Henrietta Lacks lived and died without ever knowing she had the ability to save countless lives.
Looking back, perhaps she would have recalled that she was born in Roanoke, Virginia, that she was the daughter of freed slaves, she had five children, one husband and that just as life was in full swing it crashed abruptly to the ground in her grim
diagnosis of cervical cancer. A fate that would doom Henrietta and give hope to everyone who came after her.
This and much more is the premise of ‘The Immortal Life of Henrietta Lack
s’ (2017). A television drama produced by HBO starring Oprah Winfrey, Rose Byrne and Renée Elise Goldsberry based on the Rebecca Skloot book of the same name.
The latest film to unveil America’s hidden figures – black, female and vital as they emerge to be – the movie tells the remarkable story of a woman beloved by her family and immediate society who lived well, died early and whose cells, harvested from her cervix just months before her death, became the world’s first immortal cell line.
Before Henrietta, cells cultured from other humans would only survive a few days but cells from her tumour were different.
They did not die after a certain number of cell divisions which allowed scientists to keep dividing them and making use of her cells for myriad experiments and have proved invaluable to medical and biological research.
Though Henrietta was unaware of the sample being taken, as was customary, the lab assistant who took the sample called it HeLa. The first two letters of the patient’s first and last name. This became the name of the cell line.
A line Henrietta’s family would only hear about 25 years after her death when doctors from John Hopkins Hospital, the hospital where she sought treatment and died, approached her family in a bid to learn more about her genetics.
“There isn’t a person alive who hasn’t benefited from your mother’s cells,” says Skloot speaking to Henrietta’s daughter Deborah played by Winfrey in the film.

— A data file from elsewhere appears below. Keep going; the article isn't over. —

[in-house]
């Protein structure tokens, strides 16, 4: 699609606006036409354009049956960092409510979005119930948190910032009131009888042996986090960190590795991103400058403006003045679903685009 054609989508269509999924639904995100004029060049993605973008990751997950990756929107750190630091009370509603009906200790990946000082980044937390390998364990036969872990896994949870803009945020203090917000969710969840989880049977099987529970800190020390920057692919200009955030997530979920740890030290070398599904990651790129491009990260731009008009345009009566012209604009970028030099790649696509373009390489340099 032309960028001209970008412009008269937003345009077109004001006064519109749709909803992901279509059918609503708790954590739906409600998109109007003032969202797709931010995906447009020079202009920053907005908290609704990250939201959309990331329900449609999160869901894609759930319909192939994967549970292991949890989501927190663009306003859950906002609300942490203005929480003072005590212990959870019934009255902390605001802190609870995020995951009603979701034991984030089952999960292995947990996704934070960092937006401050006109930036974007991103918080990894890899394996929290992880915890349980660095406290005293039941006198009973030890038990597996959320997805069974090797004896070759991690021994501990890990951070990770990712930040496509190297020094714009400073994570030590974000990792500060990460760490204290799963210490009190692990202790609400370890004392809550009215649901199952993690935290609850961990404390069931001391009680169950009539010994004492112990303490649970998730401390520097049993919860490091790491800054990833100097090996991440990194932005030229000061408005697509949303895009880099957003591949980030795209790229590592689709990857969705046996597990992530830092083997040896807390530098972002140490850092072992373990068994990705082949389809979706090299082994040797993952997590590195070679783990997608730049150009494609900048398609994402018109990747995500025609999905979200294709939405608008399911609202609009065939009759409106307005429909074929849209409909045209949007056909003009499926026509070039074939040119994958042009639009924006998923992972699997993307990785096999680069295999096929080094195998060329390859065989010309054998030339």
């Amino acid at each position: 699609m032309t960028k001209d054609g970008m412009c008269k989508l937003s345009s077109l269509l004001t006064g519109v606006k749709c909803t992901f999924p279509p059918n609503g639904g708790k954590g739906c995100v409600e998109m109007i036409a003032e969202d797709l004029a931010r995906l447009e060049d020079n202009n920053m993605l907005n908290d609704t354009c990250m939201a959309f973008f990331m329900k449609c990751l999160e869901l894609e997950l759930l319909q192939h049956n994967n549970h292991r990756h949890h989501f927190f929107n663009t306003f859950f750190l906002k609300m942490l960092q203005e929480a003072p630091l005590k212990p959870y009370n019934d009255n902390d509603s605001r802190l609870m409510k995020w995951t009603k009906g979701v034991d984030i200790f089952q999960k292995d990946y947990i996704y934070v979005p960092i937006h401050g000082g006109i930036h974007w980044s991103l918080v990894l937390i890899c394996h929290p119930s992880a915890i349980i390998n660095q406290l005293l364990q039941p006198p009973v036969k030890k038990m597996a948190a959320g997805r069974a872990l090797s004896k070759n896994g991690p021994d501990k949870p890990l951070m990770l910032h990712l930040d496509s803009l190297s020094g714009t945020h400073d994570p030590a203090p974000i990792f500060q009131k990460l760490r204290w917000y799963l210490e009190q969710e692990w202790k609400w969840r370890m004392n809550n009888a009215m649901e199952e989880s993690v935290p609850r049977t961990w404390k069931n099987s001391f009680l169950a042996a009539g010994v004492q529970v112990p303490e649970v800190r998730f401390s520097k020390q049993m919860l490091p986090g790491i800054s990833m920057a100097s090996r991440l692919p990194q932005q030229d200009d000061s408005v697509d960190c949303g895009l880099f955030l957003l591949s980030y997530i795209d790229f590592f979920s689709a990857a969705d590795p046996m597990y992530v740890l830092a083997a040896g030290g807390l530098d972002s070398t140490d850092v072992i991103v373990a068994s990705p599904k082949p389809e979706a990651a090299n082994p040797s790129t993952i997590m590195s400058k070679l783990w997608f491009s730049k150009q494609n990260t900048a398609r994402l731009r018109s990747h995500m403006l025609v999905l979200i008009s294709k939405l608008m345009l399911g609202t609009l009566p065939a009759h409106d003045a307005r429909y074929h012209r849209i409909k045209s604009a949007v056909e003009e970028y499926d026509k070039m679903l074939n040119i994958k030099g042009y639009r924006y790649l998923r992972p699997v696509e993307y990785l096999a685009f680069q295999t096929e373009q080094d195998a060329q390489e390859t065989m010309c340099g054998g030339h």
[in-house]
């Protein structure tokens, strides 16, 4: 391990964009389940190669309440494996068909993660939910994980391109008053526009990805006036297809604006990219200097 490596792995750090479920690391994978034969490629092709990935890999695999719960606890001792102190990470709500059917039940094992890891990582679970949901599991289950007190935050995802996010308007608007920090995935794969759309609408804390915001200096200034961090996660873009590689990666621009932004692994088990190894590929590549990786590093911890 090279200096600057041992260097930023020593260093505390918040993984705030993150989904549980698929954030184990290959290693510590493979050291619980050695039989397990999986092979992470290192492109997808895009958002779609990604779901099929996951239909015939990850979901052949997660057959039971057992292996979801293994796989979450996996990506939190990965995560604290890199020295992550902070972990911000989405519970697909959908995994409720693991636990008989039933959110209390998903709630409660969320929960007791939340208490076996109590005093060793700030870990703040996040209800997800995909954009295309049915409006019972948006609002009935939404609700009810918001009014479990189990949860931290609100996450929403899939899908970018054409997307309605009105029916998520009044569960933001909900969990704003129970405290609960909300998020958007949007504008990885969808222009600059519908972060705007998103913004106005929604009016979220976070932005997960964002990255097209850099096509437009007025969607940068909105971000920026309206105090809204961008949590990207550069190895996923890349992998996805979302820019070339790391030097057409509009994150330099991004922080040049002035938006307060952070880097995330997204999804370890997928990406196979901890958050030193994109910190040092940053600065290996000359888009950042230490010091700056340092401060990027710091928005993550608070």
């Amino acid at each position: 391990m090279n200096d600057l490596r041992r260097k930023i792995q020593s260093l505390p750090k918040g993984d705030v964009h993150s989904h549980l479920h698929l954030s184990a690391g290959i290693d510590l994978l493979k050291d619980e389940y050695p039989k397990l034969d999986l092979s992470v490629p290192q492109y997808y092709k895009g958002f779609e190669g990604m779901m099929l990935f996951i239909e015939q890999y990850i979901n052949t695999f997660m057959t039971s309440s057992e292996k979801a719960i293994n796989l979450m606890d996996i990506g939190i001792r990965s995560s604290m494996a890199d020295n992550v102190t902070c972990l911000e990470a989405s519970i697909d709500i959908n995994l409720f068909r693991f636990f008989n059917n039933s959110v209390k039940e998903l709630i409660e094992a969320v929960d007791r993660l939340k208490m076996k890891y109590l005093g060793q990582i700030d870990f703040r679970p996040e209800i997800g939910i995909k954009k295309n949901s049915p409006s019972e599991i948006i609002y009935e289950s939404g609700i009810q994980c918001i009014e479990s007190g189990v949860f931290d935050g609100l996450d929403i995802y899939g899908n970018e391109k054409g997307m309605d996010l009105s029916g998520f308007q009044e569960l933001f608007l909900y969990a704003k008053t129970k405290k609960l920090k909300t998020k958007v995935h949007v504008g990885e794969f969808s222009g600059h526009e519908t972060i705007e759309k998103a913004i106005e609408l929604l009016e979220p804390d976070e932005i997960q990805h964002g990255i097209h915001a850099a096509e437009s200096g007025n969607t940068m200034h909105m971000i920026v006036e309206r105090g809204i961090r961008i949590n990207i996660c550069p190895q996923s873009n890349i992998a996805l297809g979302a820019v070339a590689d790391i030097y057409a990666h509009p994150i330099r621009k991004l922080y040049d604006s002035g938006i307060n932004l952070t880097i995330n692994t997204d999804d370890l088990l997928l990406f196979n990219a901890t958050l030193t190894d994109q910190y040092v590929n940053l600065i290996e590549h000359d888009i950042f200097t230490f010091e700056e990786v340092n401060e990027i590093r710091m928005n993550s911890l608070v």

Picking up many years after Henrietta’s death after Skloot, a freelance science
writer, is inspired to write a book about a woman whose existence was but a footnote at the end of a science lesson when she was 16, the film flashes back and forth between 1950 and the 2000s where Henrietta’s family continues to grapple with her legacy.
As Deborah attempts to come to terms with her mother’s early death, the dismissive and condescending nature of John Hopkins Hospital who offer the family little comfort, elucidation and zero compensation, Skloot arrives out of the blue to help Deborah set the story straight and allay her fears about the science she doesn’t understand while helping to unearth the story of the life behind the world’s most important cell line.
Scientists know it as HeLa and most people have never heard of it all.
But if you’ve had herpes, cancer or have haemophilia , if you have HIV or Parkinson’s Disease, you’ve tried in vitro, made use of gene mapping or if you’ve ever had the flu, Henrietta’s cells have touched your life. They’ve helped make your ailments and conditions more bearable, given you hope, a few more months to live or even saved your life.
Though Henrietta’s name spawns little recognition among laymen, her cells have been divided, bought and sold more than one can count and while one can probably find millions of her cells in every cell culture lab in the world, her family can’t afford health insurance.
A story about family, about losing a mother, about bioethics and the miracle of one human life, the film intrigues far more than it succeeds as a true historical film.
Drawing our attention to just one more of the store of black people overlooked, exploited and uncelebrated despite their significant and continued contribution to the modern world, ‘The Immortal Life of Henrietta Lacks’ (the film) ultimately teases the book which remained on the New York Times Bestseller List for nearly six years and has been described as “one of the great medical biographies of our time.” (Financial Times)
Read a 5000-word excerpt from the book ‘The Immortal Life of Henrietta Lacks’ (2010) free at Oprah.com